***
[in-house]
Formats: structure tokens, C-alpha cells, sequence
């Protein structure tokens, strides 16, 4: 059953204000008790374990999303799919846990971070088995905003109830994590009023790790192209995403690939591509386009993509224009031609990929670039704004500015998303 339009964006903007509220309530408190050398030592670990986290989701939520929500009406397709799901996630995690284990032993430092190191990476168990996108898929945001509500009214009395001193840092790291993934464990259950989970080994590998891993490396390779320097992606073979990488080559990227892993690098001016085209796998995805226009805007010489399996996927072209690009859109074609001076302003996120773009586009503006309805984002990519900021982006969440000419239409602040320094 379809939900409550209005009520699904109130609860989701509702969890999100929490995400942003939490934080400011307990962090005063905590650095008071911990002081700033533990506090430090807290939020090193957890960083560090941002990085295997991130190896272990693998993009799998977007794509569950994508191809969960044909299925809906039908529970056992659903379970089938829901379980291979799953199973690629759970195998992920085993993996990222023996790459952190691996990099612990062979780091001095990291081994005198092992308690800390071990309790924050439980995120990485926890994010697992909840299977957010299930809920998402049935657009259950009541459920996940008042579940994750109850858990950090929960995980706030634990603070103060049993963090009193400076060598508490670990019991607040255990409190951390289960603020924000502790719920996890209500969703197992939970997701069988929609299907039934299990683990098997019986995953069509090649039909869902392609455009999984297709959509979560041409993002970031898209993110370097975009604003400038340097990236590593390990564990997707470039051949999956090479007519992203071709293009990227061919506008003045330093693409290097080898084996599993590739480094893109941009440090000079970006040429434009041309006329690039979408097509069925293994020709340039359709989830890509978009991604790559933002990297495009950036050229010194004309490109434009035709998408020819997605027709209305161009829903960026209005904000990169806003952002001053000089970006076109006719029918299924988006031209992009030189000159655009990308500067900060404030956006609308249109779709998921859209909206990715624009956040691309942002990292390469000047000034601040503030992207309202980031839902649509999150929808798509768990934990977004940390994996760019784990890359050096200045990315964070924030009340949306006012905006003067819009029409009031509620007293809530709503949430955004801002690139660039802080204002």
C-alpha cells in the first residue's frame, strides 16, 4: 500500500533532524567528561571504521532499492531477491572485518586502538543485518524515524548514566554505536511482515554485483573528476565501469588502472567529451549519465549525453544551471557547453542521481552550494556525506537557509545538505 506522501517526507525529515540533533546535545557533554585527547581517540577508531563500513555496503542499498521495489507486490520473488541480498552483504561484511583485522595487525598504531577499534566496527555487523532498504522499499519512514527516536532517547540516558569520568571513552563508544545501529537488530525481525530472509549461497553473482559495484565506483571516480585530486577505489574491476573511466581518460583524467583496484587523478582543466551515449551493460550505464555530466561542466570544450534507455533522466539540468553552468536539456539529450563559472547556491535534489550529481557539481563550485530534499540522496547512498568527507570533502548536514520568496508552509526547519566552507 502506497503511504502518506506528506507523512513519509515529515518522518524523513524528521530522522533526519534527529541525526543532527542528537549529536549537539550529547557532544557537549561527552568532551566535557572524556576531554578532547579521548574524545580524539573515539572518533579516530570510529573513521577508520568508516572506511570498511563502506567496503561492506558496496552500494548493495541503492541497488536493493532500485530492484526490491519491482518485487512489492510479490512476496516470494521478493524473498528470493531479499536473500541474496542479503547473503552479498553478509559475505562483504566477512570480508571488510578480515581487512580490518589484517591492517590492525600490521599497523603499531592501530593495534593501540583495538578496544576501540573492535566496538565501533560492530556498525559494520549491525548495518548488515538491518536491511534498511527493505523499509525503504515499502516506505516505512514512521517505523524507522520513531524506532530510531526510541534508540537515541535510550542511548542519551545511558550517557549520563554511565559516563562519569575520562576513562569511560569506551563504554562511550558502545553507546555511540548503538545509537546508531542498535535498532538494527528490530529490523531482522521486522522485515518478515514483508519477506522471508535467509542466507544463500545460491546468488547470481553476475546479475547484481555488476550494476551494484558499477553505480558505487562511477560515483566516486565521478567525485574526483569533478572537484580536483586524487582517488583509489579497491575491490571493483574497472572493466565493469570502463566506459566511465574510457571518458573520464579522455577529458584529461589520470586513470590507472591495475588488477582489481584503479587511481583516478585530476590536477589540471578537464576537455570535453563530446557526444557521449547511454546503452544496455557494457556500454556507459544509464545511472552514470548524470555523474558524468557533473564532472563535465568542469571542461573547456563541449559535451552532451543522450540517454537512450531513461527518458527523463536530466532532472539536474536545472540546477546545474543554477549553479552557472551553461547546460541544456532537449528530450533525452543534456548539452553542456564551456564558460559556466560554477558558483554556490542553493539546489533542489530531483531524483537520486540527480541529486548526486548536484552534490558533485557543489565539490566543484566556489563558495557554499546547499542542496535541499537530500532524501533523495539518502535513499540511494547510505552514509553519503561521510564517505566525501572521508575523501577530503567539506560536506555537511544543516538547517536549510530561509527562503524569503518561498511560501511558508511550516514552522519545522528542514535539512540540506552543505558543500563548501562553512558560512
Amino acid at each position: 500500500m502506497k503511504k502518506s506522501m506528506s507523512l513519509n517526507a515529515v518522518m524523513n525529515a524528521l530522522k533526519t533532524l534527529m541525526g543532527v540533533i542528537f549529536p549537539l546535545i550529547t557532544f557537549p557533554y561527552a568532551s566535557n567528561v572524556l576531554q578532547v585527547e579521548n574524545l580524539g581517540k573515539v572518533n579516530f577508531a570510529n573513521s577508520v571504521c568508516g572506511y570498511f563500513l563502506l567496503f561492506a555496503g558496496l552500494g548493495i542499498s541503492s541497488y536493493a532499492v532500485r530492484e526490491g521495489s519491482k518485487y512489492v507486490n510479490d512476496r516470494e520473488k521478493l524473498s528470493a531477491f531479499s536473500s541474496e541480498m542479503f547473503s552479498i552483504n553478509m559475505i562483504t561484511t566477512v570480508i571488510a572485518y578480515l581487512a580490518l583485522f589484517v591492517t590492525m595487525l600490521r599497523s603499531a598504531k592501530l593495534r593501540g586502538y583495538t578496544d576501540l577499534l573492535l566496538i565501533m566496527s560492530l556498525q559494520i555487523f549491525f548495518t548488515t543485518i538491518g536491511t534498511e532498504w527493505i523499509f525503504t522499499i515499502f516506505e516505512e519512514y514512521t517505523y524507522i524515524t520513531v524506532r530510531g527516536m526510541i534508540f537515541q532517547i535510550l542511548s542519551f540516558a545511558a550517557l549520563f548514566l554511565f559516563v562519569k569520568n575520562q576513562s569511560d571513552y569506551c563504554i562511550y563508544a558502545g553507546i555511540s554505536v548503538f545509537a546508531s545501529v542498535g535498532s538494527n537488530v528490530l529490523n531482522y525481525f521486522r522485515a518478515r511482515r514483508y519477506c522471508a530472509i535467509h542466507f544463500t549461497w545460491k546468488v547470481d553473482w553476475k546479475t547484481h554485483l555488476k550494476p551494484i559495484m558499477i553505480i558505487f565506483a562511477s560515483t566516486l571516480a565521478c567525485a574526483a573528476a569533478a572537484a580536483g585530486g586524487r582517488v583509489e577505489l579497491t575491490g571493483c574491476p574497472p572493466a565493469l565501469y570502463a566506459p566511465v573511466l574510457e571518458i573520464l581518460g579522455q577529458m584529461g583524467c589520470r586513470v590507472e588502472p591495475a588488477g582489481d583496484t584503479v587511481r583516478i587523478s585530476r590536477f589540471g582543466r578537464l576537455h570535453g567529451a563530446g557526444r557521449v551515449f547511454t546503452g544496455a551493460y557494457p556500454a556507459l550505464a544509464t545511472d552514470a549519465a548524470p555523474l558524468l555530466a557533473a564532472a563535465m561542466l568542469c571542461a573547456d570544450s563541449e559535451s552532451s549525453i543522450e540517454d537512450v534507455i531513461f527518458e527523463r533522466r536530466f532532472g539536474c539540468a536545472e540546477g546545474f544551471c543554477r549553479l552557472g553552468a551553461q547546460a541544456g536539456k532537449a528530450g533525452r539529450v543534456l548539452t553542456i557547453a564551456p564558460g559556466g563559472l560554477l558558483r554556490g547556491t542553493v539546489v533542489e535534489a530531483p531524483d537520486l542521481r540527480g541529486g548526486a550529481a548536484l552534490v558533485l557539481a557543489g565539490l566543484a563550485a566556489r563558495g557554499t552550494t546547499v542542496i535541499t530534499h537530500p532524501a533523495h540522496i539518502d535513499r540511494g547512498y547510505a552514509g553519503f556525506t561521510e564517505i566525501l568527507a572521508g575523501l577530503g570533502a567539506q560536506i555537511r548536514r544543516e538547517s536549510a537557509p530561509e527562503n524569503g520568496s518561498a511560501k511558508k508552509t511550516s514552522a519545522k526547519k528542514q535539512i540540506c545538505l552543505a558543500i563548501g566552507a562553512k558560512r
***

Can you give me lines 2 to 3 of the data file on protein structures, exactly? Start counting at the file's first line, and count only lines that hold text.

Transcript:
Formats: structure tokens, C-alpha cells, sequence
């Protein structure tokens, strides 16, 4: 059953204000008790374990999303799919846990971070088995905003109830994590009023790790192209995403690939591509386009993509224009031609990929670039704004500015998303 339009964006903007509220309530408190050398030592670990986290989701939520929500009406397709799901996630995690284990032993430092190191990476168990996108898929945001509500009214009395001193840092790291993934464990259950989970080994590998891993490396390779320097992606073979990488080559990227892993690098001016085209796998995805226009805007010489399996996927072209690009859109074609001076302003996120773009586009503006309805984002990519900021982006969440000419239409602040320094 379809939900409550209005009520699904109130609860989701509702969890999100929490995400942003939490934080400011307990962090005063905590650095008071911990002081700033533990506090430090807290939020090193957890960083560090941002990085295997991130190896272990693998993009799998977007794509569950994508191809969960044909299925809906039908529970056992659903379970089938829901379980291979799953199973690629759970195998992920085993993996990222023996790459952190691996990099612990062979780091001095990291081994005198092992308690800390071990309790924050439980995120990485926890994010697992909840299977957010299930809920998402049935657009259950009541459920996940008042579940994750109850858990950090929960995980706030634990603070103060049993963090009193400076060598508490670990019991607040255990409190951390289960603020924000502790719920996890209500969703197992939970997701069988929609299907039934299990683990098997019986995953069509090649039909869902392609455009999984297709959509979560041409993002970031898209993110370097975009604003400038340097990236590593390990564990997707470039051949999956090479007519992203071709293009990227061919506008003045330093693409290097080898084996599993590739480094893109941009440090000079970006040429434009041309006329690039979408097509069925293994020709340039359709989830890509978009991604790559933002990297495009950036050229010194004309490109434009035709998408020819997605027709209305161009829903960026209005904000990169806003952002001053000089970006076109006719029918299924988006031209992009030189000159655009990308500067900060404030956006609308249109779709998921859209909206990715624009956040691309942002990292390469000047000034601040503030992207309202980031839902649509999150929808798509768990934990977004940390994996760019784990890359050096200045990315964070924030009340949306006012905006003067819009029409009031509620007293809530709503949430955004801002690139660039802080204002």